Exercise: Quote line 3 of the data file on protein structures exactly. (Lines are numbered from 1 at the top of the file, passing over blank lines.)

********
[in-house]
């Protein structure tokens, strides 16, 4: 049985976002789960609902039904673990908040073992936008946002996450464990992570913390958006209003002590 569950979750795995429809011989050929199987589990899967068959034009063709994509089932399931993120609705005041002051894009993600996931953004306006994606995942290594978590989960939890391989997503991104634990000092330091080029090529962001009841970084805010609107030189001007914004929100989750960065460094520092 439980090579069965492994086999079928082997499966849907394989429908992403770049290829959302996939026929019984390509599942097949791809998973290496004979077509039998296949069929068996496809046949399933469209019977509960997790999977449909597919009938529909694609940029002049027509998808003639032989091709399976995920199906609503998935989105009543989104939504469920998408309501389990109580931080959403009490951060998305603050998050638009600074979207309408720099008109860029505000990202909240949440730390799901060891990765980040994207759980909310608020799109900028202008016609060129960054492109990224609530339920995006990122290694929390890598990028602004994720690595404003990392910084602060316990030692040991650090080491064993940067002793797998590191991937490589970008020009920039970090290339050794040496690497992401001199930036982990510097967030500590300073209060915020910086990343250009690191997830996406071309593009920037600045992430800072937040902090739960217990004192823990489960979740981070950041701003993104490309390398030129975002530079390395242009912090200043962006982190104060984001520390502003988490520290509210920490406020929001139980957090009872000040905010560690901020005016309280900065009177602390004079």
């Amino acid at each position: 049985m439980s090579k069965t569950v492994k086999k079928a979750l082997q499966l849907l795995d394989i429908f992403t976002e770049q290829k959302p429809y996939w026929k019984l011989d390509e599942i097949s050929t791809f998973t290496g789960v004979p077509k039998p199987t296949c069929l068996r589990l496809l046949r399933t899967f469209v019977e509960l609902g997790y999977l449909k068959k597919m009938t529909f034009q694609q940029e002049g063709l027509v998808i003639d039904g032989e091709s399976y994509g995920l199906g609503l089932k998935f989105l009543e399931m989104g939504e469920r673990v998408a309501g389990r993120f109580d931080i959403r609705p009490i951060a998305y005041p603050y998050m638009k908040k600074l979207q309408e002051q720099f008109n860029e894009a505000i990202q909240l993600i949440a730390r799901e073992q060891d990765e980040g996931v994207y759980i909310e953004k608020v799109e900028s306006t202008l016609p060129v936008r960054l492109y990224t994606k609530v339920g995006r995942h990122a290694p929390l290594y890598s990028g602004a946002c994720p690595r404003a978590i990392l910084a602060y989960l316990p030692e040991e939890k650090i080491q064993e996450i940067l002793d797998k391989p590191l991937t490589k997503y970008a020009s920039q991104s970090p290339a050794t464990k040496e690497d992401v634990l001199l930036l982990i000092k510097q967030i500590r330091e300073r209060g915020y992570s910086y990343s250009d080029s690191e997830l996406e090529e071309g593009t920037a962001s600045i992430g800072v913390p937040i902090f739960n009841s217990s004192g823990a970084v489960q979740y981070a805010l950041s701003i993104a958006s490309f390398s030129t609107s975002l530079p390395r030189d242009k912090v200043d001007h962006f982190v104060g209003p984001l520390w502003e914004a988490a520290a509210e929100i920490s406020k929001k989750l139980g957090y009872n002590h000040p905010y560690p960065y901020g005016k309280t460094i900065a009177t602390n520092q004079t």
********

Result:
């Amino acid at each position: 049985m439980s090579k069965t569950v492994k086999k079928a979750l082997q499966l849907l795995d394989i429908f992403t976002e770049q290829k959302p429809y996939w026929k019984l011989d390509e599942i097949s050929t791809f998973t290496g789960v004979p077509k039998p199987t296949c069929l068996r589990l496809l046949r399933t899967f469209v019977e509960l609902g997790y999977l449909k068959k597919m009938t529909f034009q694609q940029e002049g063709l027509v998808i003639d039904g032989e091709s399976y994509g995920l199906g609503l089932k998935f989105l009543e399931m989104g939504e469920r673990v998408a309501g389990r993120f109580d931080i959403r609705p009490i951060a998305y005041p603050y998050m638009k908040k600074l979207q309408e002051q720099f008109n860029e894009a505000i990202q909240l993600i949440a730390r799901e073992q060891d990765e980040g996931v994207y759980i909310e953004k608020v799109e900028s306006t202008l016609p060129v936008r960054l492109y990224t994606k609530v339920g995006r995942h990122a290694p929390l290594y890598s990028g602004a946002c994720p690595r404003a978590i990392l910084a602060y989960l316990p030692e040991e939890k650090i080491q064993e996450i940067l002793d797998k391989p590191l991937t490589k997503y970008a020009s920039q991104s970090p290339a050794t464990k040496e690497d992401v634990l001199l930036l982990i000092k510097q967030i500590r330091e300073r209060g915020y992570s910086y990343s250009d080029s690191e997830l996406e090529e071309g593009t920037a962001s600045i992430g800072v913390p937040i902090f739960n009841s217990s004192g823990a970084v489960q979740y981070a805010l950041s701003i993104a958006s490309f390398s030129t609107s975002l530079p390395r030189d242009k912090v200043d001007h962006f982190v104060g209003p984001l520390w502003e914004a988490a520290a509210e929100i920490s406020k929001k989750l139980g957090y009872n002590h000040p905010y560690p960065y901020g005016k309280t460094i900065a009177t602390n520092q004079t």